Fearless – Eric Blehm

IMG_3726Review (Amazon): 

Fearless takes you deep into SEAL Team SIX, straight to the heart of one of its most legendary operators.
 
“As a rule, we don’t endorse books or movies or anything regarding the command where I work—and Adam Brown worked—but as the author writes in Fearless, ‘you have to know the rules, so you know when to bend or break them.’ This is one of those times.  Read this book. Period. It succeeds where all the others have failed.”  –Anonymous SEAL Team SIX Operator

When Navy SEAL Adam Brown woke up on March 17, 2010, he didn’t know he would die that night in the Hind Kush Mountains of Afghanistan—but he was ready. In a letter to his children, not meant to be seen unless the worst happened, he wrote, “I’m not afraid of anything that might happen to me on this earth, because I know no matter what, nothing can take my spirit from me.”

Fearless is the story of a man of extremes, whose courage and determination were fueled by faith, family, and the love of a woman. It’s about a man who waged a war against his own worst impulses, including drug addiction, and persevered to reach the top tier of the U.S. military. In a deeply personal and absorbing chronicle, Fearless reveals a glimpse inside the SEAL Team SIX brotherhood, and presents an indelible portrait of a highly trained warrior whose final act of bravery led to the ultimate sacrifice.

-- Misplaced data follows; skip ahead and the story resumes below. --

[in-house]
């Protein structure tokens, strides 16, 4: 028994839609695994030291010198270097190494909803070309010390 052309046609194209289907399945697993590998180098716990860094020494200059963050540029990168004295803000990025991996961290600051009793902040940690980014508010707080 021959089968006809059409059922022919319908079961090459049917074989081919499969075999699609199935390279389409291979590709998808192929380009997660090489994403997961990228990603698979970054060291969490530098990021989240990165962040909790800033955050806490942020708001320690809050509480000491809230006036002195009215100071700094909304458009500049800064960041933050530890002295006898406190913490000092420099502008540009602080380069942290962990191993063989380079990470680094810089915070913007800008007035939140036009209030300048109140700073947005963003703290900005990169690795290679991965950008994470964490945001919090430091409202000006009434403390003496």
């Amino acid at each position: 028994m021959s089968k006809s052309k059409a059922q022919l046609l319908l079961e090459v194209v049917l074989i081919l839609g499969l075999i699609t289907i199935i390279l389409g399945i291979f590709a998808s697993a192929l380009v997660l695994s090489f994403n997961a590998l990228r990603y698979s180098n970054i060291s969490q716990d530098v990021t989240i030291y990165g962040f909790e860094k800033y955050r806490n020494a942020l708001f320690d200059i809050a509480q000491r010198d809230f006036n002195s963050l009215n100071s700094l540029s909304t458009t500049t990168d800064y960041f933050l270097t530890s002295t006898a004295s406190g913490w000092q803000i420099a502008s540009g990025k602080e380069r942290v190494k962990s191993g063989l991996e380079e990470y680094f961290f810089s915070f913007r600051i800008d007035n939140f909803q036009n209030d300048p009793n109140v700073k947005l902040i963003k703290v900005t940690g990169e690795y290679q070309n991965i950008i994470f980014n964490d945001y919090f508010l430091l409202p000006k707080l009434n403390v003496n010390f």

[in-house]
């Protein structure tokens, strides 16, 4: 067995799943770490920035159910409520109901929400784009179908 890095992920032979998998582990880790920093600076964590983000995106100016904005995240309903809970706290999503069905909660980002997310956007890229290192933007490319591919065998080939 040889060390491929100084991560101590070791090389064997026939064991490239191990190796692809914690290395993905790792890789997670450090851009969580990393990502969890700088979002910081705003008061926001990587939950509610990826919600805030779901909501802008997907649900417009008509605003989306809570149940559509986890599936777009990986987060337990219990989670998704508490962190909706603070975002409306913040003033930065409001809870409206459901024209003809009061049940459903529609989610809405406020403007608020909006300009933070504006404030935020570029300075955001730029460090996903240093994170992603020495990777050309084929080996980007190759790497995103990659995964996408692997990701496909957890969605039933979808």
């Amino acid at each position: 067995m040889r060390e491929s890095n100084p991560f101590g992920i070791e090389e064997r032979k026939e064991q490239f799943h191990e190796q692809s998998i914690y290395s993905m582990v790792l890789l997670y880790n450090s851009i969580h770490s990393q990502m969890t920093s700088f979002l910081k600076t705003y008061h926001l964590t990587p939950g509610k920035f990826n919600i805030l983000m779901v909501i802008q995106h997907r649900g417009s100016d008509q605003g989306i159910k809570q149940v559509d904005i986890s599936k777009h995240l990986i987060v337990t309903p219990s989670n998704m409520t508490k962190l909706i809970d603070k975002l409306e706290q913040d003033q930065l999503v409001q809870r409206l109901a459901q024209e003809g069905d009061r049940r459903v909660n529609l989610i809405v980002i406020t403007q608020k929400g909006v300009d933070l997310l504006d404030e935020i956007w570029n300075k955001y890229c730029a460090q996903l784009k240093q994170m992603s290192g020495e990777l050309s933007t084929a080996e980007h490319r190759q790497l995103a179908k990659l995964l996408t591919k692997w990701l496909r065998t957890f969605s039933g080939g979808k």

Adam Brown was a devoted man who was an unlikely hero but a true warrior, described by all who knew him as…fearless.

My Review (Spoilers!):

Executive Summary: intense

This isn’t my sort of book, but as far as books like this go, this one is really good. The story is about Adam Brown, a specific member of SEAL Team SIX (the team who killed Osama bin Laden if you’ve been living in a hole for a few years). Instead of it being a general story about the team themselves though, the book focuses specifically on Adam, starting with his family background and childhood.

Adam grew up in a hardworking lower class family who stemmed from Arkansas. Growing up though, the family moved around all over the place looking for work until finally when Adam, his twin sister Manda and his older brother Shawn were in late middle school/early high school, his parents decided it was time to settle down back in Arkansas.

Adam was (as the book is titled) fearless. Not just for stunts like jumping off a bridge from a moving car, but also standing up for the little guy against the biggest bullies. Adam was loved by everyone, but when he graduated and went to college, he no longer had the same friend group to rely upon. Like many stories progress, he fell in with the wrong crowd and eventually became addicted to crack.